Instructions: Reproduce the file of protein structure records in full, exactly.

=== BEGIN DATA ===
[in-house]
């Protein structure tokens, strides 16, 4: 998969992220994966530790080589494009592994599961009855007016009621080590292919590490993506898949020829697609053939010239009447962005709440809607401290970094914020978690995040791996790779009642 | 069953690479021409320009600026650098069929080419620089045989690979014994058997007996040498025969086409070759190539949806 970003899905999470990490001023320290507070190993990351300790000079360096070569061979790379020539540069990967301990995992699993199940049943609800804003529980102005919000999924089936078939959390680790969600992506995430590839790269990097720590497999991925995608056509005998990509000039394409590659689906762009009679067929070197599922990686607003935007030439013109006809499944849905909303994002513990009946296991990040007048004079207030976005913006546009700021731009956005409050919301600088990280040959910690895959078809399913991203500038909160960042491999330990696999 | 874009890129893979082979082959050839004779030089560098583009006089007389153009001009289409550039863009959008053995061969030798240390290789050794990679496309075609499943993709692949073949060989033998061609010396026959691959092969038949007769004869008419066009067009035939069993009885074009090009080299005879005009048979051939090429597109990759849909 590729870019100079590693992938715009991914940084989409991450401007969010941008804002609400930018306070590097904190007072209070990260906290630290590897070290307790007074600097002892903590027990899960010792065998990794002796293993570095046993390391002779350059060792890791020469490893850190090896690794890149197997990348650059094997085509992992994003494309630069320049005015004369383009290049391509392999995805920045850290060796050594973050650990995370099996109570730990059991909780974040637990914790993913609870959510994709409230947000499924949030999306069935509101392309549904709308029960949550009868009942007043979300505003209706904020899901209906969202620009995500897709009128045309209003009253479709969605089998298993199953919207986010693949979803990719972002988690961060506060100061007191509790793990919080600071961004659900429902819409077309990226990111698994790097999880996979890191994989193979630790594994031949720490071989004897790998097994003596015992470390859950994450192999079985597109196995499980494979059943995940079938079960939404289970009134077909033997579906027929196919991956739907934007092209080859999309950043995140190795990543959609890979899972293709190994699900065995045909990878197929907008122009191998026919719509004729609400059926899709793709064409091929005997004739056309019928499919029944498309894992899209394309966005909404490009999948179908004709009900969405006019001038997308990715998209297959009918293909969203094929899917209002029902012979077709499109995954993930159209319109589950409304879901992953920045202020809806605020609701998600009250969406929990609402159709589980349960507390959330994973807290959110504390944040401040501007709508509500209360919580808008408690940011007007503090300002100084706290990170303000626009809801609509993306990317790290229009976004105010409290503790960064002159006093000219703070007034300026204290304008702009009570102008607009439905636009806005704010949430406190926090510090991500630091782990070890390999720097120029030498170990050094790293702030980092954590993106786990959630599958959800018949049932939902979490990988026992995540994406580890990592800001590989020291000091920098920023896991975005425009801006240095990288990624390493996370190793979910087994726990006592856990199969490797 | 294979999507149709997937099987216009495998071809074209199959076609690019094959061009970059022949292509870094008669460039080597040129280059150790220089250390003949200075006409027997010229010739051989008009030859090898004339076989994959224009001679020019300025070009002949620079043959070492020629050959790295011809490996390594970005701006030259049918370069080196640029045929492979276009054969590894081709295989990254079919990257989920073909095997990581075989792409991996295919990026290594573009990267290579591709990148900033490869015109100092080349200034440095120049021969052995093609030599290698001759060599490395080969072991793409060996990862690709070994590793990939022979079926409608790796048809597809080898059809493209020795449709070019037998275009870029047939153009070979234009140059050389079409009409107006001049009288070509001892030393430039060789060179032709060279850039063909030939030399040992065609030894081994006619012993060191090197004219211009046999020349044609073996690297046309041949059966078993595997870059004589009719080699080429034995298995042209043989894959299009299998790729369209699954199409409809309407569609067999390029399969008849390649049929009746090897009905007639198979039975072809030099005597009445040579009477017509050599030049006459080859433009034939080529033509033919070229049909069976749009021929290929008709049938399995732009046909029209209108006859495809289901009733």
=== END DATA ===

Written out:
[in-house]
């Protein structure tokens, strides 16, 4: 998969992220994966530790080589494009592994599961009855007016009621080590292919590490993506898949020829697609053939010239009447962005709440809607401290970094914020978690995040791996790779009642 | 069953690479021409320009600026650098069929080419620089045989690979014994058997007996040498025969086409070759190539949806 970003899905999470990490001023320290507070190993990351300790000079360096070569061979790379020539540069990967301990995992699993199940049943609800804003529980102005919000999924089936078939959390680790969600992506995430590839790269990097720590497999991925995608056509005998990509000039394409590659689906762009009679067929070197599922990686607003935007030439013109006809499944849905909303994002513990009946296991990040007048004079207030976005913006546009700021731009956005409050919301600088990280040959910690895959078809399913991203500038909160960042491999330990696999 | 874009890129893979082979082959050839004779030089560098583009006089007389153009001009289409550039863009959008053995061969030798240390290789050794990679496309075609499943993709692949073949060989033998061609010396026959691959092969038949007769004869008419066009067009035939069993009885074009090009080299005879005009048979051939090429597109990759849909 590729870019100079590693992938715009991914940084989409991450401007969010941008804002609400930018306070590097904190007072209070990260906290630290590897070290307790007074600097002892903590027990899960010792065998990794002796293993570095046993390391002779350059060792890791020469490893850190090896690794890149197997990348650059094997085509992992994003494309630069320049005015004369383009290049391509392999995805920045850290060796050594973050650990995370099996109570730990059991909780974040637990914790993913609870959510994709409230947000499924949030999306069935509101392309549904709308029960949550009868009942007043979300505003209706904020899901209906969202620009995500897709009128045309209003009253479709969605089998298993199953919207986010693949979803990719972002988690961060506060100061007191509790793990919080600071961004659900429902819409077309990226990111698994790097999880996979890191994989193979630790594994031949720490071989004897790998097994003596015992470390859950994450192999079985597109196995499980494979059943995940079938079960939404289970009134077909033997579906027929196919991956739907934007092209080859999309950043995140190795990543959609890979899972293709190994699900065995045909990878197929907008122009191998026919719509004729609400059926899709793709064409091929005997004739056309019928499919029944498309894992899209394309966005909404490009999948179908004709009900969405006019001038997308990715998209297959009918293909969203094929899917209002029902012979077709499109995954993930159209319109589950409304879901992953920045202020809806605020609701998600009250969406929990609402159709589980349960507390959330994973807290959110504390944040401040501007709508509500209360919580808008408690940011007007503090300002100084706290990170303000626009809801609509993306990317790290229009976004105010409290503790960064002159006093000219703070007034300026204290304008702009009570102008607009439905636009806005704010949430406190926090510090991500630091782990070890390999720097120029030498170990050094790293702030980092954590993106786990959630599958959800018949049932939902979490990988026992995540994406580890990592800001590989020291000091920098920023896991975005425009801006240095990288990624390493996370190793979910087994726990006592856990199969490797 | 294979999507149709997937099987216009495998071809074209199959076609690019094959061009970059022949292509870094008669460039080597040129280059150790220089250390003949200075006409027997010229010739051989008009030859090898004339076989994959224009001679020019300025070009002949620079043959070492020629050959790295011809490996390594970005701006030259049918370069080196640029045929492979276009054969590894081709295989990254079919990257989920073909095997990581075989792409991996295919990026290594573009990267290579591709990148900033490869015109100092080349200034440095120049021969052995093609030599290698001759060599490395080969072991793409060996990862690709070994590793990939022979079926409608790796048809597809080898059809493209020795449709070019037998275009870029047939153009070979234009140059050389079409009409107006001049009288070509001892030393430039060789060179032709060279850039063909030939030399040992065609030894081994006619012993060191090197004219211009046999020349044609073996690297046309041949059966078993595997870059004589009719080699080429034995298995042209043989894959299009299998790729369209699954199409409809309407569609067999390029399969008849390649049929009746090897009905007639198979039975072809030099005597009445040579009477017509050599030049006459080859433009034939080529033509033919070229049909069976749009021929290929008709049938399995732009046909029209209108006859495809289901009733």